For international community, the same resiliency that brought them to Bowling Green is being tested six months after tornado
Bowling Green is home to a diverse international population that fled wars and persecution and crossed oceans and continents for a slice of the American dream.
Their new life of opportunity and security was upended last December when the worst tornado in Kentucky history ravaged what they had worked so hard build. Some immigrant and refugee families, six months out from the disaster, are resettling all over again.
About one in seven Bowling Green residents was born outside the United States. The refugee community has grown dramatically over the past several decades from waves of migration, first from Bosnia in the 1990s, then Myanmar and Congo, and most recently, Afghanistan.
They came to America and made a life for themselves, learning English, earning paychecks, owning homes, and raising children. Those new lives changed dramatically on Dec. 11, 2021, when a deadly tornado ripped through Bowling Green in the middle of the night.
“I was home. I was sleeping, but it was very fast when it happened. When we felt the wind, it was already there," said Concepcion Serrano, speaking through an interpreter. "It’s never something I would wish anyone to have to live through. What we lived through that December month was like a war, but I thank God we’re here, he protected us and kept us safe through that, and now we can move forward.”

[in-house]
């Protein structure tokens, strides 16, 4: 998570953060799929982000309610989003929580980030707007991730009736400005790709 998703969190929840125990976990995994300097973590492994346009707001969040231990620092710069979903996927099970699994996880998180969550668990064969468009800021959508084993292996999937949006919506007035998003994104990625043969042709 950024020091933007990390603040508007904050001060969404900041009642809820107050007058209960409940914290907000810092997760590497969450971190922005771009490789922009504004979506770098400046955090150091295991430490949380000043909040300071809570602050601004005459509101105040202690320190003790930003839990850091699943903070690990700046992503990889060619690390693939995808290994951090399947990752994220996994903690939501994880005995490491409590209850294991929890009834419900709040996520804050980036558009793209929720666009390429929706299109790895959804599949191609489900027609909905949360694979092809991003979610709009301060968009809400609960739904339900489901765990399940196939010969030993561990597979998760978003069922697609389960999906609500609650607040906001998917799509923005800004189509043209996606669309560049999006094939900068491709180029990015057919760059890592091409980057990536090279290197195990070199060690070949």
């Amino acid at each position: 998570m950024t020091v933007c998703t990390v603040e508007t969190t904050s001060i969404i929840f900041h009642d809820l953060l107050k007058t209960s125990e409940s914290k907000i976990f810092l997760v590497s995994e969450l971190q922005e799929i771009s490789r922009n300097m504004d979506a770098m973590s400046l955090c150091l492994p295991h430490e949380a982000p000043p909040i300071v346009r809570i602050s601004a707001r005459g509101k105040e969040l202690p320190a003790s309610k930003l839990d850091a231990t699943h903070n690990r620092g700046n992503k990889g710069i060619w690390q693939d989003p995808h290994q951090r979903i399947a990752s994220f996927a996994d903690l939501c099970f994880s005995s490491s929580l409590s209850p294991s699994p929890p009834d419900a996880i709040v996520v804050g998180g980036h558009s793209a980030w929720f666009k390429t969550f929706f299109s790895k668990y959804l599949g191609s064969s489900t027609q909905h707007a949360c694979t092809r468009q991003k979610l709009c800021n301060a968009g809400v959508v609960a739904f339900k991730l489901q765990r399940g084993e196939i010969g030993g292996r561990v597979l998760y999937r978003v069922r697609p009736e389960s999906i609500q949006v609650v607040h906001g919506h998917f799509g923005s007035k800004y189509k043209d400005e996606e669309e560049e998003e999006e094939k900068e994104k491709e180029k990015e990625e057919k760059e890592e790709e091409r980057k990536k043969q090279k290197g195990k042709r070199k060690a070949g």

Concepcion Serrano came to Bowling Green from El Salvador.
Of the 15 people killed in Bowling Green, most lived in the Moss Meadows neighborhood, a modest haven for refugees and immigrants. Serrano’s home was destroyed, but he and his wife, hiding in a closet, escaped with only scratches. The couple has called Bowling Green home for more than two decades. They were established. They owned their own home, their kids were grown, and they had good jobs. But the tornado wiped away their home, and six months later, the rebuilding process remains a nightmare.
Leyda Becker is the international communities liaison for the city of Bowling Green. She went door to door right after the tornado checking on the safety of the foreign-born population. Language barriers were the biggest impediment at the time as she tried to connect them with resources to get immediate aid. Navigating refugees through the various application processes required for more substantial aid is one of the greatest challenge six months later.
The Serrano family remains stuck in bureaucracy. They’ve been fighting for months with their mortgage company.
“We called the mortgage company together and we basically asked for a forbearance on the mortgage," Serrano said. "They told us everything would be taken care of, that they would pause the mortgage payments, and they never did that.”
The lender also kept adding late fees. Wanting to sever all ties with the company, the Serranos opted to use their insurance settlement to pay off the mortgage. They were approved for a loan from the Small Business Administrationto help build a new home, but the couple has only received a fraction of it so far. The SBA won’t approve the rest until the lien on the mortgage is released, which the mortgage company has been reluctant to do.